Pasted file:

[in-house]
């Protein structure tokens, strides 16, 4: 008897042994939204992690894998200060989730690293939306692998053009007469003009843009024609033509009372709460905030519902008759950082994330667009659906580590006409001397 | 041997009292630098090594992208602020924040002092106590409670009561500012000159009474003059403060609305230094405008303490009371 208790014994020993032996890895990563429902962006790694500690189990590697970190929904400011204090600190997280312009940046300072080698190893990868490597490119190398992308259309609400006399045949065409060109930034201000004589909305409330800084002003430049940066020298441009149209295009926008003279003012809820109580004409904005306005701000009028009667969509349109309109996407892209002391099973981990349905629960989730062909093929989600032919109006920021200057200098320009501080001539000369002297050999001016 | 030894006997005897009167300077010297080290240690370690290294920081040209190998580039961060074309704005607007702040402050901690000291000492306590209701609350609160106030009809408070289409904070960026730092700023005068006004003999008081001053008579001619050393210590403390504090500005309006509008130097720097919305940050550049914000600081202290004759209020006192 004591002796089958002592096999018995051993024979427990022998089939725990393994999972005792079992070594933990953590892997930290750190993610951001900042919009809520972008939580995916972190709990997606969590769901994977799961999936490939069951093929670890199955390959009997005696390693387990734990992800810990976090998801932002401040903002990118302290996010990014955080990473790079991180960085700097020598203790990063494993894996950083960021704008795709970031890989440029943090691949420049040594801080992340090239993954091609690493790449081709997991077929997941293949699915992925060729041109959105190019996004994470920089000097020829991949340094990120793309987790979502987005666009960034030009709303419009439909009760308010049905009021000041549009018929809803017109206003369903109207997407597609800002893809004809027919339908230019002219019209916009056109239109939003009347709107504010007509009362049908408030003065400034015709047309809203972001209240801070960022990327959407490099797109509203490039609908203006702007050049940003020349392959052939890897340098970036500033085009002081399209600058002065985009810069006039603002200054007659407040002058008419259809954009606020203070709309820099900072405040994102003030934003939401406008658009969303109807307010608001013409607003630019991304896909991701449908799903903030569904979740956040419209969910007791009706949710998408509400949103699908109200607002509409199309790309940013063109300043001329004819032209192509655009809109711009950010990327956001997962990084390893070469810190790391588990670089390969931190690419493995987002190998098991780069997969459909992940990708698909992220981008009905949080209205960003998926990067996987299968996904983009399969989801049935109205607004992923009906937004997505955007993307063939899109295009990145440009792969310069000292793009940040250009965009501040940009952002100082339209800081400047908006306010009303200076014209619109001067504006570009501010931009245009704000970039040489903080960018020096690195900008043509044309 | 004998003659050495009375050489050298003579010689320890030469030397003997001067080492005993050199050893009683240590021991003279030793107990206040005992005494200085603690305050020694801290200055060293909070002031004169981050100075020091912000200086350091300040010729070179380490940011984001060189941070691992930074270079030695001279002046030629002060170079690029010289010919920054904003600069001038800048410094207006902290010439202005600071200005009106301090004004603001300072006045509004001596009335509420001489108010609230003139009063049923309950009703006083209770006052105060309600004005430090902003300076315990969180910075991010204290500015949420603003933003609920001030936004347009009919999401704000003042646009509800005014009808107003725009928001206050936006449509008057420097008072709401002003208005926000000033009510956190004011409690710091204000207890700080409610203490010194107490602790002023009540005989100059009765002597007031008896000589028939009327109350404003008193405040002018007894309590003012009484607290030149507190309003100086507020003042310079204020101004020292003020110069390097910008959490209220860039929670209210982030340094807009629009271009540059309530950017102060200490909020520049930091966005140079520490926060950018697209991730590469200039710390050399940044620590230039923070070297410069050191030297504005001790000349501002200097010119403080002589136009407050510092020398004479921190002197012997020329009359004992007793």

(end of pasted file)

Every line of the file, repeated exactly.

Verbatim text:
[in-house]
């Protein structure tokens, strides 16, 4: 008897042994939204992690894998200060989730690293939306692998053009007469003009843009024609033509009372709460905030519902008759950082994330667009659906580590006409001397 | 041997009292630098090594992208602020924040002092106590409670009561500012000159009474003059403060609305230094405008303490009371 208790014994020993032996890895990563429902962006790694500690189990590697970190929904400011204090600190997280312009940046300072080698190893990868490597490119190398992308259309609400006399045949065409060109930034201000004589909305409330800084002003430049940066020298441009149209295009926008003279003012809820109580004409904005306005701000009028009667969509349109309109996407892209002391099973981990349905629960989730062909093929989600032919109006920021200057200098320009501080001539000369002297050999001016 | 030894006997005897009167300077010297080290240690370690290294920081040209190998580039961060074309704005607007702040402050901690000291000492306590209701609350609160106030009809408070289409904070960026730092700023005068006004003999008081001053008579001619050393210590403390504090500005309006509008130097720097919305940050550049914000600081202290004759209020006192 004591002796089958002592096999018995051993024979427990022998089939725990393994999972005792079992070594933990953590892997930290750190993610951001900042919009809520972008939580995916972190709990997606969590769901994977799961999936490939069951093929670890199955390959009997005696390693387990734990992800810990976090998801932002401040903002990118302290996010990014955080990473790079991180960085700097020598203790990063494993894996950083960021704008795709970031890989440029943090691949420049040594801080992340090239993954091609690493790449081709997991077929997941293949699915992925060729041109959105190019996004994470920089000097020829991949340094990120793309987790979502987005666009960034030009709303419009439909009760308010049905009021000041549009018929809803017109206003369903109207997407597609800002893809004809027919339908230019002219019209916009056109239109939003009347709107504010007509009362049908408030003065400034015709047309809203972001209240801070960022990327959407490099797109509203490039609908203006702007050049940003020349392959052939890897340098970036500033085009002081399209600058002065985009810069006039603002200054007659407040002058008419259809954009606020203070709309820099900072405040994102003030934003939401406008658009969303109807307010608001013409607003630019991304896909991701449908799903903030569904979740956040419209969910007791009706949710998408509400949103699908109200607002509409199309790309940013063109300043001329004819032209192509655009809109711009950010990327956001997962990084390893070469810190790391588990670089390969931190690419493995987002190998098991780069997969459909992940990708698909992220981008009905949080209205960003998926990067996987299968996904983009399969989801049935109205607004992923009906937004997505955007993307063939899109295009990145440009792969310069000292793009940040250009965009501040940009952002100082339209800081400047908006306010009303200076014209619109001067504006570009501010931009245009704000970039040489903080960018020096690195900008043509044309 | 004998003659050495009375050489050298003579010689320890030469030397003997001067080492005993050199050893009683240590021991003279030793107990206040005992005494200085603690305050020694801290200055060293909070002031004169981050100075020091912000200086350091300040010729070179380490940011984001060189941070691992930074270079030695001279002046030629002060170079690029010289010919920054904003600069001038800048410094207006902290010439202005600071200005009106301090004004603001300072006045509004001596009335509420001489108010609230003139009063049923309950009703006083209770006052105060309600004005430090902003300076315990969180910075991010204290500015949420603003933003609920001030936004347009009919999401704000003042646009509800005014009808107003725009928001206050936006449509008057420097008072709401002003208005926000000033009510956190004011409690710091204000207890700080409610203490010194107490602790002023009540005989100059009765002597007031008896000589028939009327109350404003008193405040002018007894309590003012009484607290030149507190309003100086507020003042310079204020101004020292003020110069390097910008959490209220860039929670209210982030340094807009629009271009540059309530950017102060200490909020520049930091966005140079520490926060950018697209991730590469200039710390050399940044620590230039923070070297410069050191030297504005001790000349501002200097010119403080002589136009407050510092020398004479921190002197012997020329009359004992007793």